An international consortium led by Stefan Listl of the Radboud University Medical Center receives a grant of over five million euros. The project PRUDENT (Prioritization, incentives and Resource use for sUstainable DENTistry) will investigate and improve the financing of oral health care. PRUDENT thereby contributes to accessible and affordable oral care.
Oral diseases are the third most expensive diseases to treat in the European Union, behind diabetes and cardiovascular diseases. Also in the Netherlands, dental problems are one of the top three most expensive conditions. However, oral health care is still not easily accessible and affordable for everyone, because patients often face out-of-pocket payments. This can be a problem especially for people with lower incomes and vulnerable groups. Better financing of oral care is necessary to guarantee access to essential oral care for everyone. This reduces the disease and economic burden of oral diseases.
Examining oral health care across Europe
‘According to a recent report by the World Health Organization, many EU citizens do not have access to essential oral care due to financial reasons’, says Stefan Listl, professor of Quality and Safety of Oral Health Care at Radboud University Medical Center. 'Until now, little research has been done into how best to finance oral health care. There are substantial differences in the oral health care systems of European countries, but little is known about the causes and consequences of these systems.' The PRUDENT project will change that. Listl and its project partners will receive more than five million euros from the European Commission to carry out this project. 'We are going to map differences in oral health care in European countries. This gives us better insights into what works and what does not.' The researchers specifically focus on countries that have recently revised their oral health care systems, such as France. In his previous presidential term, president Macron wanted to shift oral care more towards public coverage and make it affordable for everyone. Listl: 'We will investigate whether this has been successful and what the consequences are. We will also look into the drivers and barriers of implementing such policy reforms.'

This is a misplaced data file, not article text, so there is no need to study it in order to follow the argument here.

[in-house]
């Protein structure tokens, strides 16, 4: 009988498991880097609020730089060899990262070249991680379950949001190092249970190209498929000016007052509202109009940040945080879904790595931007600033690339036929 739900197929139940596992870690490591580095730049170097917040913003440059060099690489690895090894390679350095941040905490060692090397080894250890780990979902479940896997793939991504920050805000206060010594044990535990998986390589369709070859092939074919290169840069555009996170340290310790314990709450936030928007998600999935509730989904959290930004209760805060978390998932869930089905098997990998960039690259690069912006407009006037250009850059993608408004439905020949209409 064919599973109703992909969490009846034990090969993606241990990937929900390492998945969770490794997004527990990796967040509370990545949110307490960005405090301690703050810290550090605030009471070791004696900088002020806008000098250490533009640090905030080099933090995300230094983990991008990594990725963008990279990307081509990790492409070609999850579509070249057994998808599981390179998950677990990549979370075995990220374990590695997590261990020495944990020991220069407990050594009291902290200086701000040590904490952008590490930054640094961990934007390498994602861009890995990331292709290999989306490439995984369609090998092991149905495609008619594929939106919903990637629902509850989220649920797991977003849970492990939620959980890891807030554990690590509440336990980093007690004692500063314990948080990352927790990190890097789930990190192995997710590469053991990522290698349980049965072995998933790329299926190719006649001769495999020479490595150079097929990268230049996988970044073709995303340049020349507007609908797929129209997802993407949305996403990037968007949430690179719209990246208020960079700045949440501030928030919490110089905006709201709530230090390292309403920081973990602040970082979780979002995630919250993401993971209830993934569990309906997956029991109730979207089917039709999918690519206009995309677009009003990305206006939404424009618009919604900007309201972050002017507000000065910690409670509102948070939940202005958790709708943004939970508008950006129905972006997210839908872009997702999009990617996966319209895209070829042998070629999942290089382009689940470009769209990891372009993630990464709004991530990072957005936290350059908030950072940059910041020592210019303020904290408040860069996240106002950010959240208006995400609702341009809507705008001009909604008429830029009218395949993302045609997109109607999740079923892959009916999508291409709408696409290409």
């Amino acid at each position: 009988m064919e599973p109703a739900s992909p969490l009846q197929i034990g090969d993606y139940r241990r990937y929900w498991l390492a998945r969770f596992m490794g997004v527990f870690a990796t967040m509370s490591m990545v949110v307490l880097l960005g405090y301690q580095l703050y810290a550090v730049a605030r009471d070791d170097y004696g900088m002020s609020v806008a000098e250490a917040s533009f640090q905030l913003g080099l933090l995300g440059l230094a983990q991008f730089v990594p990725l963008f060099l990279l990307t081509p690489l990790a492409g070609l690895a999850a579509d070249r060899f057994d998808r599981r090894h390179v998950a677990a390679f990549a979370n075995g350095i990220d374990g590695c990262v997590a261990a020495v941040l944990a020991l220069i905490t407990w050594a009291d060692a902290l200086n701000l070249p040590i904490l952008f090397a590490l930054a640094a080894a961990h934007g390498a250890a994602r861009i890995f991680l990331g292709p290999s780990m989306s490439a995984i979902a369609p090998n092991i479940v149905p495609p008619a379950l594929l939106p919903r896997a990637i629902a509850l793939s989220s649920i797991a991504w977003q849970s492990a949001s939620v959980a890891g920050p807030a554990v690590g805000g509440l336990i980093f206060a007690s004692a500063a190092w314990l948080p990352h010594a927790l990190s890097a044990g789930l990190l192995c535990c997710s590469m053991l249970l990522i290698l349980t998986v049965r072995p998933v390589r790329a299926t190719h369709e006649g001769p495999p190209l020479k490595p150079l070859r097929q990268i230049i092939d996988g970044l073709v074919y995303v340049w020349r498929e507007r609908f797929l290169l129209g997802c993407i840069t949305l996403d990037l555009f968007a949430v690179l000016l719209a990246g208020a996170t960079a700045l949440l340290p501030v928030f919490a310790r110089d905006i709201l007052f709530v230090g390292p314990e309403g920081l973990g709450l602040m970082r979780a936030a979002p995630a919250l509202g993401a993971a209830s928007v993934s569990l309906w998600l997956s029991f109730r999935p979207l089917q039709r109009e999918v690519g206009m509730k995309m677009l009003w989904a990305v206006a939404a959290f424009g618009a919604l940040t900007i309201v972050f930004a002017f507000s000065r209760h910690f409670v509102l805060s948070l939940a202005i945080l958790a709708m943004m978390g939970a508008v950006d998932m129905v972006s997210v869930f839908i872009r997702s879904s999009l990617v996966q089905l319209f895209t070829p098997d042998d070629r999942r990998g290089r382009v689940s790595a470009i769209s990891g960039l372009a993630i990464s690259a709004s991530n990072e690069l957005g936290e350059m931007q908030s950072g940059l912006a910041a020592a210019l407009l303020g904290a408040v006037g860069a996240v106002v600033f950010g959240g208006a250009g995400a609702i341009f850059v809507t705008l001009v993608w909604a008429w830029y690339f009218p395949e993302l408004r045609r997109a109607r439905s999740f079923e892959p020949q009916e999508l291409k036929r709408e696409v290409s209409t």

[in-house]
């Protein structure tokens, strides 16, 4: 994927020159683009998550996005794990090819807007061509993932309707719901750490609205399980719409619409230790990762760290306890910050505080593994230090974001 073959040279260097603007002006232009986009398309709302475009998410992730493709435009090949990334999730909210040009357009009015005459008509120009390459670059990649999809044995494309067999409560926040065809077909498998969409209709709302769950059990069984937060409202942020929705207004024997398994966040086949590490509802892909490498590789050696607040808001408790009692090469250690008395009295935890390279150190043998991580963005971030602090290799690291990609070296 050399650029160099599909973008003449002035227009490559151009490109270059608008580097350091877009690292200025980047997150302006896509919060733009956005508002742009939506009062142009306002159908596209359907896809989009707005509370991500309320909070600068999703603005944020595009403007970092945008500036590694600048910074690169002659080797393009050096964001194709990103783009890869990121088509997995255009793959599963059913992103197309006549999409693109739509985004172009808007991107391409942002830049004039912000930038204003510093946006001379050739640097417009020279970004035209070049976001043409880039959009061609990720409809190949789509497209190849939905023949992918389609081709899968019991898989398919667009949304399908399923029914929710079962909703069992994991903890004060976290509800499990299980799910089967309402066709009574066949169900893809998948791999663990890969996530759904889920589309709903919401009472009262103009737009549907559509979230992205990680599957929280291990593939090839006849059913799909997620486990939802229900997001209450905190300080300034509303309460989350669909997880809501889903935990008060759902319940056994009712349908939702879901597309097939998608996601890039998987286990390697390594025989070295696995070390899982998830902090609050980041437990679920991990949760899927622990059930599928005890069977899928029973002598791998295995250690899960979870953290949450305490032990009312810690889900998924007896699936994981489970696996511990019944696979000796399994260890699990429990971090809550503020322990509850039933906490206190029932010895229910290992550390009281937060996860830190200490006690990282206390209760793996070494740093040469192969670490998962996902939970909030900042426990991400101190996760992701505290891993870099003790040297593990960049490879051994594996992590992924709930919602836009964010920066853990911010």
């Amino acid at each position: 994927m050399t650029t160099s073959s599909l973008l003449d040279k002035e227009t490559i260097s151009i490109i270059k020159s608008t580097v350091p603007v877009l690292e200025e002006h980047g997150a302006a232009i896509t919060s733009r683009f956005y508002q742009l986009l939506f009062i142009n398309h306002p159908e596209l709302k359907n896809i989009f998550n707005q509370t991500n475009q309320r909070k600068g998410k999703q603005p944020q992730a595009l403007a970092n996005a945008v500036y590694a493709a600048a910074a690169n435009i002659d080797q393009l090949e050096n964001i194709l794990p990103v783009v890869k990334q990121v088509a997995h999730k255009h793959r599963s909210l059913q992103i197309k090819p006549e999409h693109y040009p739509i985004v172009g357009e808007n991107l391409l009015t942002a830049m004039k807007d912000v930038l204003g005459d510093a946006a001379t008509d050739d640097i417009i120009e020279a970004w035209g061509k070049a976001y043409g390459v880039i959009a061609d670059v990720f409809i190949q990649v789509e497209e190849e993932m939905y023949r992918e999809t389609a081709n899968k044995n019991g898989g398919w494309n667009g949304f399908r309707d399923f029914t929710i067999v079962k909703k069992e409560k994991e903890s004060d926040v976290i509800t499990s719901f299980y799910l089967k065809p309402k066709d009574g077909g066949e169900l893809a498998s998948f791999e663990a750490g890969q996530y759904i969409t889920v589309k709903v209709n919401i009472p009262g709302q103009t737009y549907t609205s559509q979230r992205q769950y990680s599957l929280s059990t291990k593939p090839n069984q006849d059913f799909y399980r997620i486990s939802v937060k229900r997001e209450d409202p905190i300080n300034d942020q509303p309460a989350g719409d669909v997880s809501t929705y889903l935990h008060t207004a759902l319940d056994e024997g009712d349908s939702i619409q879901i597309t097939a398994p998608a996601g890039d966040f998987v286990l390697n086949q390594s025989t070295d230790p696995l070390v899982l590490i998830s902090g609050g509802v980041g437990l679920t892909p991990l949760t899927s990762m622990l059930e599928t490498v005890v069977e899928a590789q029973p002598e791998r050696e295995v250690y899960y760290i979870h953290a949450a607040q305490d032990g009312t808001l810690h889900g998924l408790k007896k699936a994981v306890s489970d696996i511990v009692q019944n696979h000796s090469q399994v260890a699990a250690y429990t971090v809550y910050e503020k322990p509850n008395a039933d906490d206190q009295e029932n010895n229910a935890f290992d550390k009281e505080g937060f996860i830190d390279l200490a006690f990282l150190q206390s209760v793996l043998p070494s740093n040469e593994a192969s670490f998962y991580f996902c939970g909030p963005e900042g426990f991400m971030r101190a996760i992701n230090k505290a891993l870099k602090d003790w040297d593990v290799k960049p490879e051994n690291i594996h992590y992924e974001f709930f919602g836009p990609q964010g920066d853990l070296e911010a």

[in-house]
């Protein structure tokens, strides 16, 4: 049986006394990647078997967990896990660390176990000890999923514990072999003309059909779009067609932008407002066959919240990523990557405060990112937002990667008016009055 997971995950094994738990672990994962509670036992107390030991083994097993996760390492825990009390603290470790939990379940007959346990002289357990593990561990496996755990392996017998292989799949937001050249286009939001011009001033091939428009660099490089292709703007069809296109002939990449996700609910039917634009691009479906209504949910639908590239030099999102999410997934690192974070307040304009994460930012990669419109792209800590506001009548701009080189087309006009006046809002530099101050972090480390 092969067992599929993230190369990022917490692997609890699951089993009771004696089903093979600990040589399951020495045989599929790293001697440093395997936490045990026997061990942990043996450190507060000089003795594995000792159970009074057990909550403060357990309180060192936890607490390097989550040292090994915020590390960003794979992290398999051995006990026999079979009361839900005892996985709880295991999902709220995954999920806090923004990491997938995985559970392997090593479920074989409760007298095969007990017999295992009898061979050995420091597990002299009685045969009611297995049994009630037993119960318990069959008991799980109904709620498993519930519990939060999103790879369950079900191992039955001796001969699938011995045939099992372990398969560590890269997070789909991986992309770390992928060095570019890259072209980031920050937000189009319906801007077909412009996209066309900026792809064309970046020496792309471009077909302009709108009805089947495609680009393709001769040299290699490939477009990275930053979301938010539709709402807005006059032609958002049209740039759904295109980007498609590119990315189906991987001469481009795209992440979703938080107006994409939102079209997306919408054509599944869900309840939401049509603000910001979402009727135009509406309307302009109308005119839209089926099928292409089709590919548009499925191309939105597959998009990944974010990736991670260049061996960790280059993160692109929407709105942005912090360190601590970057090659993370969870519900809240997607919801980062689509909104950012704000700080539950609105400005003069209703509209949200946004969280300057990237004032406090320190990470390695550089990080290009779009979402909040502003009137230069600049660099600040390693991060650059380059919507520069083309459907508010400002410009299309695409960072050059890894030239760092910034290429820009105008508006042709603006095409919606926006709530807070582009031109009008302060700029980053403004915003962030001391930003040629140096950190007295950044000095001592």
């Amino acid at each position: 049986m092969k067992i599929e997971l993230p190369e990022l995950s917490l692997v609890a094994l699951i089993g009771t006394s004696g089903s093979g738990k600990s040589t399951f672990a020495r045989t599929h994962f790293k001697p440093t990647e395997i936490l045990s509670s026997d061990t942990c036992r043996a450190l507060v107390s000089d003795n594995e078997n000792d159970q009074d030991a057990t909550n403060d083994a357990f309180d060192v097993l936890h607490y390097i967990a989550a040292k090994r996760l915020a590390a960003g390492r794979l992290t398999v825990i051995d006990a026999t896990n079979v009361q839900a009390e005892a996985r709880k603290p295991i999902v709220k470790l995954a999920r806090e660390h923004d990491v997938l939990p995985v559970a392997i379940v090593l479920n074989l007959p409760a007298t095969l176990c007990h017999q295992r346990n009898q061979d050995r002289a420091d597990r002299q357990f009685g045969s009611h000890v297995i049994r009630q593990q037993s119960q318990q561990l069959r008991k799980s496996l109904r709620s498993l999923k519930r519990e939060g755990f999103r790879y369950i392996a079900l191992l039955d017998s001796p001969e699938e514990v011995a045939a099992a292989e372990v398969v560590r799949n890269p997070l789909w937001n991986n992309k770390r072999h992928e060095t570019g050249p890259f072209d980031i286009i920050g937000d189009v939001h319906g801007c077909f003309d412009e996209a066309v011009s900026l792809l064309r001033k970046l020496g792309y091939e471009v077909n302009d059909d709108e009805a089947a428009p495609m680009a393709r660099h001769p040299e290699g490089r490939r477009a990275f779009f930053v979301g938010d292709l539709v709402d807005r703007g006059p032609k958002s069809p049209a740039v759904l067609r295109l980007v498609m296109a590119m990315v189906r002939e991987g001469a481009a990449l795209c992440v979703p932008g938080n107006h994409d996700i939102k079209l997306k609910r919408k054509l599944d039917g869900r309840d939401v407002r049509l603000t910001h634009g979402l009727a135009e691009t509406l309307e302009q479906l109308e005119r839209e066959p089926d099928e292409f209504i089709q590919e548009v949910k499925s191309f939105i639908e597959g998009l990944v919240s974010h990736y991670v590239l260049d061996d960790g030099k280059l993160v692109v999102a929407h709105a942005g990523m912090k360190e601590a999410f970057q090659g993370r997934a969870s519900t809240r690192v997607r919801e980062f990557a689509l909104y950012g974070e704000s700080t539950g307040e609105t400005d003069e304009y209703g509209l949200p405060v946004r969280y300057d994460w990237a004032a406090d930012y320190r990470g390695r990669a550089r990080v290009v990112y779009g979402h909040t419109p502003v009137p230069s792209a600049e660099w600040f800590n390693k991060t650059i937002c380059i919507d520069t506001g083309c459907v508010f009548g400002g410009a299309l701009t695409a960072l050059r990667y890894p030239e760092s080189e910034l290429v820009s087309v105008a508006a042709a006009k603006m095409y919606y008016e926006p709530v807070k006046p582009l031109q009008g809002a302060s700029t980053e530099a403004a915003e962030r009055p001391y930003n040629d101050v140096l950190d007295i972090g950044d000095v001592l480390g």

More emphasis on prevention
The project also includes an experiment into an alternative way of reimbursing oral health care for children and adolescents in the Netherlands. Currently, oral health care providers receive fee-for-service payments. This potentially leads to inefficient use of care, with an emphasis on treating the consequences of disease rather than preventing it. The experiment will examine a capitation system which adjusts for patients’ socioeconomic status. Oral care providers will receive a fixed yearly payment for each patient upfront to cover all care. Listl: ‘Many providers want to participate in the experiment. It seems there is a lot of support for a shift towards more preventive care, and such a capitation system may make it financially attractive. This could be a gamechanger to keep oral care prevention-oriented and efficient in the future.´
The PRUDENT project is a collaboration with partners from Germany, Denmark, England, Estonia, France, Hungary, Ireland, Malta, Norway and Portugal. The total project budget is 5.3 million euros, of which 1.8 million is for the research at Radboudumc. The project will run from 2023 to 2027. This program is funded by Horizon Europe of the European Union.
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